From 1914 to 1965, BNP Paribas’ ancestor banks developed and reinvented themselves despite a series of political and economic crises.
The inter-war period: time for consolidation
In 1913, Comptoir d’escompte de Mulhouse, which was in German territory until 1918, created a French subsidiary, Banque Nationale de Crédit (BNC), which grew and took over its parent company in 1930. This bold and dynamic institution built up a network by acquiring several local French banks. In 1922, it merged with international merchant bank Banque Française pour le Commerce et l’Industrie. Through this merger, the bank was able to develop its commercial activities, but became too involved with some of its clients and went bankrupt during the 1930s recession.
The bank was re-established in 1932 as Banque Nationale pour le Commerce et l’Industrie (BNCI). It was headed by the highly talented Alfred Pose, who was appointed Chief Executive Officer at just 33 years of age. The bank set itself apart with its commercial momentum and innovative way of handling transactions with the creation in 1934 of “back offices”. At the same time, Paribas, under the leadership of its CEO Horace Finaly, revived its partnerships with industry – particularly the oil industry – and strengthened its presence in Central Europe, where it represented French interests.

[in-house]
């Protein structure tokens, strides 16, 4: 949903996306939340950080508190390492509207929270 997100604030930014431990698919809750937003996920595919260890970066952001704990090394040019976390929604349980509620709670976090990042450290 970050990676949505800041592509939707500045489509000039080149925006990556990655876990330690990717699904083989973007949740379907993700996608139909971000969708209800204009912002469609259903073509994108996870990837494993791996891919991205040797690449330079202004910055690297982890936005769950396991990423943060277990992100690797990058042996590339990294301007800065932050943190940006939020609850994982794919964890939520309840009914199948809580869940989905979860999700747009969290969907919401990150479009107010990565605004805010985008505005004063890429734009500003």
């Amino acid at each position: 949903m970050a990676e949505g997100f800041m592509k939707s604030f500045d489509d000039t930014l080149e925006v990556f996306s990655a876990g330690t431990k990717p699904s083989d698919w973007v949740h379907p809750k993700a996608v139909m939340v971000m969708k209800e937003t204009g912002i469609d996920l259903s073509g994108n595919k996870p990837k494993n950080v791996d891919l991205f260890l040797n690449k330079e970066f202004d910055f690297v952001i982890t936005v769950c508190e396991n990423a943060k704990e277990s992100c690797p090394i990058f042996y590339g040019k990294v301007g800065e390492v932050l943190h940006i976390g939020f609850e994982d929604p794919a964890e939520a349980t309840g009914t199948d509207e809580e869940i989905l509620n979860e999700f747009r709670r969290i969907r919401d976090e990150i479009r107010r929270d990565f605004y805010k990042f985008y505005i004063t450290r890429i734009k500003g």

BNP Paribas forerunners’ and the War
During World War I, BNP Paribas forerunners’ in France worked alongside other financial institutions to encourage citizens to contribute their savings to the war effort. Many bank employees also sacrificed their lives in service of their country. By the end of the war, the French franc had lost a hefty portion of its value which, along with the demarcation lines in Europe, greatly affected Paris’ position as an international financial centre. New sources of growth had to be found.
1945-1965: a period of modernisation
After the sharp drop in activity during World War II, when banking networks abroad were cut off from their Paris headquarters, the Group’s predecessor banks began to shift their efforts towards reconstruction. In 1945, the Banking Act separated merchant and investment banks from commercial banks, and the government nationalised the four largest financial institutions to help the country recover economically. CNEP and BNCI were nationalised and chose to operate as deposit banks. CNEP continued along a cautious path, while BNCI, which had built up a large international network since the war, remained competitive and innovative, becoming the first bank to advertise on the radio in 1954. New products such as personal loans (1959) and SICAVs (open-ended mutual funds) (1963) were offered to clients.
Paribas chose to operate as a merchant bank and was not one of the four nationalised banks. After the war, it became known for financing major international projects that supported French industrial exports, such as the Paz del Rio steel mill (1950) in Colombia. Under the leadership of Jean Reyre, Paribas reaffirmed its ambitions on the international scene, particularly in Europe. The bank forged new alliances, participated in the introduction of buyer credit for foreign trade finance in 1965, and played a pioneering role in the emerging Eurocurrency market.